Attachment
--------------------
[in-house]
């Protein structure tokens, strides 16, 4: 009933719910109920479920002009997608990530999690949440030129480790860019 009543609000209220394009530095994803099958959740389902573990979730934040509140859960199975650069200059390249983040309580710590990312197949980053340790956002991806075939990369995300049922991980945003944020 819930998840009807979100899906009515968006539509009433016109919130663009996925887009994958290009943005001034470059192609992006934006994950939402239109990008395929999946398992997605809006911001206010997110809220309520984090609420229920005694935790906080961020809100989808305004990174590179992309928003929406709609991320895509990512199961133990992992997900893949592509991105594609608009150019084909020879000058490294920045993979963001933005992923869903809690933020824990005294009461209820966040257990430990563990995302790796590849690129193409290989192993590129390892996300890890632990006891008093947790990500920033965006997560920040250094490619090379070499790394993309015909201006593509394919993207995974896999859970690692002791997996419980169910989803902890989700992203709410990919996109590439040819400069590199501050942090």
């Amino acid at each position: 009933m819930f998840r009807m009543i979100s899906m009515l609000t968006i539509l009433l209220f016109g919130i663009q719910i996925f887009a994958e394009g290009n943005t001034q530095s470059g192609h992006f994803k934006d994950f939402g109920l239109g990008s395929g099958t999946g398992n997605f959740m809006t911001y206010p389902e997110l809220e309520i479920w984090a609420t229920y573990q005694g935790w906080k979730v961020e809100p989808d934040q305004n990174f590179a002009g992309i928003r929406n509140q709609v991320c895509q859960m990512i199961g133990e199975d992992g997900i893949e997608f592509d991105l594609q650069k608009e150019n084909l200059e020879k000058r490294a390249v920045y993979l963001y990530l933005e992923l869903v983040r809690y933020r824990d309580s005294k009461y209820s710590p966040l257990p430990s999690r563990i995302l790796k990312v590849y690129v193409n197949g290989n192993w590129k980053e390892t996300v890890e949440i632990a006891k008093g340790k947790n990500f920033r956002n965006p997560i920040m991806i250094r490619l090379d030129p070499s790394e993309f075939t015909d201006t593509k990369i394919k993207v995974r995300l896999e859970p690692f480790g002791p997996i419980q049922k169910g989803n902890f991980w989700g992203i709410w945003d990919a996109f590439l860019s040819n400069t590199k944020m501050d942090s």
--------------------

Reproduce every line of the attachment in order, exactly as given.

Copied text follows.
[in-house]
């Protein structure tokens, strides 16, 4: 009933719910109920479920002009997608990530999690949440030129480790860019 009543609000209220394009530095994803099958959740389902573990979730934040509140859960199975650069200059390249983040309580710590990312197949980053340790956002991806075939990369995300049922991980945003944020 819930998840009807979100899906009515968006539509009433016109919130663009996925887009994958290009943005001034470059192609992006934006994950939402239109990008395929999946398992997605809006911001206010997110809220309520984090609420229920005694935790906080961020809100989808305004990174590179992309928003929406709609991320895509990512199961133990992992997900893949592509991105594609608009150019084909020879000058490294920045993979963001933005992923869903809690933020824990005294009461209820966040257990430990563990995302790796590849690129193409290989192993590129390892996300890890632990006891008093947790990500920033965006997560920040250094490619090379070499790394993309015909201006593509394919993207995974896999859970690692002791997996419980169910989803902890989700992203709410990919996109590439040819400069590199501050942090």
């Amino acid at each position: 009933m819930f998840r009807m009543i979100s899906m009515l609000t968006i539509l009433l209220f016109g919130i663009q719910i996925f887009a994958e394009g290009n943005t001034q530095s470059g192609h992006f994803k934006d994950f939402g109920l239109g990008s395929g099958t999946g398992n997605f959740m809006t911001y206010p389902e997110l809220e309520i479920w984090a609420t229920y573990q005694g935790w906080k979730v961020e809100p989808d934040q305004n990174f590179a002009g992309i928003r929406n509140q709609v991320c895509q859960m990512i199961g133990e199975d992992g997900i893949e997608f592509d991105l594609q650069k608009e150019n084909l200059e020879k000058r490294a390249v920045y993979l963001y990530l933005e992923l869903v983040r809690y933020r824990d309580s005294k009461y209820s710590p966040l257990p430990s999690r563990i995302l790796k990312v590849y690129v193409n197949g290989n192993w590129k980053e390892t996300v890890e949440i632990a006891k008093g340790k947790n990500f920033r956002n965006p997560i920040m991806i250094r490619l090379d030129p070499s790394e993309f075939t015909d201006t593509k990369i394919k993207v995974r995300l896999e859970p690692f480790g002791p997996i419980q049922k169910g989803n902890f991980w989700g992203i709410w945003d990919a996109f590439l860019s040819n400069t590199k944020m501050d942090s």